U.S. kids do more homework, learn less

 U.S. teens spend more time on homework, but learn less than students in other developed countries, according to the Programme of International Scholastic Asessment (PISA).

American 15-year-olds do about six hours of homework per week. In most countries, students who spend more time doing homework also score higher on the math exam, reports Libby Nelson on Vox. But, in the U.S., “doing more homework correlated with slightly lower scores.”

I wonder if math homework is different in the U.S. than math homework in Hong Kong, Japan and Singapore, where math scores are high and doing more homework seems to pay off.

Are U.S. students more likely to exaggerate how much they actually study?

And why is the homework payoff so much lower in high-scoring Shanghai?

Poor kids do worse in Baltimore than India

It’s harder to be a poor teenager in Baltimore than in Nigeria or India, according to a Johns Hopkins study, reports Vocativ.

Researchers analyzed health challenges faced by 2,400 15- to 19-year-olds from impoverished areas in Baltimore, Shanghai, Johannesburg (South Africa), Ibadan (Nigeria) and New Delhi.

Baltimore's slums are not far from skyscrapers (AP Photo)

Baltimore’s slums are not far from affluent areas (AP Photo)

In Baltimore, “adolescents exhibited considerably high rates of mental health issues, substance abuse, sexual risk-taking, sexual violence and teen pregnancy.” Johannesburg teens also fared poorly.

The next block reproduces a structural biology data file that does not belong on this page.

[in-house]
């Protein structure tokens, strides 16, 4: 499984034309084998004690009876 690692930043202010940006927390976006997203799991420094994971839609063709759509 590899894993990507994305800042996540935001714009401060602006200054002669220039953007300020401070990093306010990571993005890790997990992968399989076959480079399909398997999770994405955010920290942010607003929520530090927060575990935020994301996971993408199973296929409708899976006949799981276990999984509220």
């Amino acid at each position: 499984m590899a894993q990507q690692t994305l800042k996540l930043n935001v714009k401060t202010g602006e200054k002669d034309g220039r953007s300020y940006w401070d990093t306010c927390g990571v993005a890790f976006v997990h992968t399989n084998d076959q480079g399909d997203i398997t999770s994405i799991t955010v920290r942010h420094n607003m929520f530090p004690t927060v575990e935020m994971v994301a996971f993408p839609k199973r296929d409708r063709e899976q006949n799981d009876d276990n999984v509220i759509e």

Baltimore and Johannesburg teens “don’t feel safe from violence,” said Kristen Mmari, a Johns Hopkins assistant professor. By contrast, Shanghai adolescents had little to fear from violence.

Half of young females in the Baltimore study said they’d been pregnant.

I suspect it’s harder to be poor in a wealthy country.

Why edutourists go astray

A math class in Shanghai

Edutourists often go astray, writes Tom Loveless on Brookings’ Chalkboard blog.

Thomas L. Friedman of the New York Times declared the “Shanghai secret” is teacher training and a work day that allows for professional development and peer interaction.

After touring schools in Japan, Chalkbeat’s Elizabeth Green endorsed lesson study and “pedagogical reforms from the 1980s and 1990s” to boost math learning.

High-scoring Finland is a prime edutourist destination, writes Loveless. “The Education Ministry of Finland hosted at least 100 delegations from 40 to 45 countries per year from 2005 to 2011.”

Singling out a top achieving country—or state or district or school or teacher or some other “subject”—and then generalizing from what this top performer does is known as selecting on the dependent variable.  The dependent variable, in this case, is achievement.  To look for patterns of behavior that may explain achievement, a careful analyst examines subjects across the distribution—middling and poor performers as well as those at the top.  That way, if a particular activity—let’s call one “Teaching Strategy X”—is found a lot at the top, not as much in the middle, and rarely or not at all at the bottom, the analyst can say that Teaching Strategy X is positively correlated with performance.  That doesn’t mean it causes high achievement—even high school statistics students are taught “correlation is not causation”—only that the two variables go up and down together.